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Chapter 20

The Human Network: Alive and Clicking!

As part of a greater extent of work I was already performing at Cisco Systems, I was tasked with identifying digital and traditional influencers on behalf of the corporate communications team based on the company’s priority business units. It was an exciting opportunity as it provided me with a purpose to further study influence, linking behavior, as well as where and how these connections were forged and ranked. While this is part of influencer research in general, it should not go unsaid, that no databases or pre-existing lists were used in this process. We let influence stand on its own accord for it to be discovered. If it wasn’t discoverable, it wasn’t influential.

For this project, I initially turned to Mailana as I was already versed in its structure and output.

Using the methodologies promoted by the Conversation Prism and the Conversation Index and also incorporating the systems for recognizing conversational networks, we pinpointed voices of authority, by subject, and analyzed how they connected to each other through their professional activity and interaction. In the process, we were able to reveal the human network representative of blogs, social networks, forums, and micronetworks as well as corresponding inner networks that showcased tighter, yet distributed pockets of influence and collaboration.

Essentially we applied the principles associated with network theory envisioned through graph theory to humanize the landscape of influence.

Just for a bit of background, network theory4, as we applied it, represents the study of graphs that serve as a representation of relationships that are symmetrical, those symbolic of similar parts facing each other or around an axis.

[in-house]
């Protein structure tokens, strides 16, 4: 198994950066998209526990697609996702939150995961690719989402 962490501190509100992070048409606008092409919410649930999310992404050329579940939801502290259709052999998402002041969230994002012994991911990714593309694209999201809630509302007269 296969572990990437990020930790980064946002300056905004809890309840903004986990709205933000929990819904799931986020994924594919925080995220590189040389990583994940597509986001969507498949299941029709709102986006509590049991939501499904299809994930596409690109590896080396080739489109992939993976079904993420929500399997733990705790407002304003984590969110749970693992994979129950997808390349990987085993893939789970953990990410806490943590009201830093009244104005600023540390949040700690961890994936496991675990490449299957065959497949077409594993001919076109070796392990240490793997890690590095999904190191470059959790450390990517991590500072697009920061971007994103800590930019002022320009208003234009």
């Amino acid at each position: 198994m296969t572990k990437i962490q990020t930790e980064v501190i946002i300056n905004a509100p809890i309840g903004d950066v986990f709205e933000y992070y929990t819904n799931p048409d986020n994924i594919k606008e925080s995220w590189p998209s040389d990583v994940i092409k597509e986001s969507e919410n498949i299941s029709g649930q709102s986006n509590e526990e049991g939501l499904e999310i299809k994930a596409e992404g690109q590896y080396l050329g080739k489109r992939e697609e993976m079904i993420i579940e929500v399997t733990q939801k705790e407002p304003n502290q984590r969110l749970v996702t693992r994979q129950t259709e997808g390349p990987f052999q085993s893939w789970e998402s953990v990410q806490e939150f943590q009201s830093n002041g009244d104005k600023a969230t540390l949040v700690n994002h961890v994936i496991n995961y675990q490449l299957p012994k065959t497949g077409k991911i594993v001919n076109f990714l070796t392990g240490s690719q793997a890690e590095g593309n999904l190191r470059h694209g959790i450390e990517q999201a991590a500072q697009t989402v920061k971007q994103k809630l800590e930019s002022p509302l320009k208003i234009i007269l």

To bring this human network to life, I turned to Pete Warden, creator of Mailana5, a social network analysis system. Warden was instrumental in the completion of this groundbreaking project as he adapted his visual networking platform to integrate our research data into a visual and interactive map of influencers that spanned across networks and mediums, organized by business units and the manual assembly of established relationships.

To further explore the behavior of hubs, nodes, hosts, intersections, connections, and distribution points, I contacted Stan Magniant of Linkfluence, a research firm based in Washington D.C. specializing in mapping, monitoring, and measuring trends and opinions on the social Web.

Magniant and team assembled a heat map based on its interpretation of graph theory to create a network topology that revealed the inbound/outbound link behavior and also the corresponding level of influence based on the quantity of nodes pointing back to distribution points or hubs. After feeding data into the Linkfluence system, both a network topology and hierarchy were immediately apparent and like the Mailana map, this too was alive and clicking.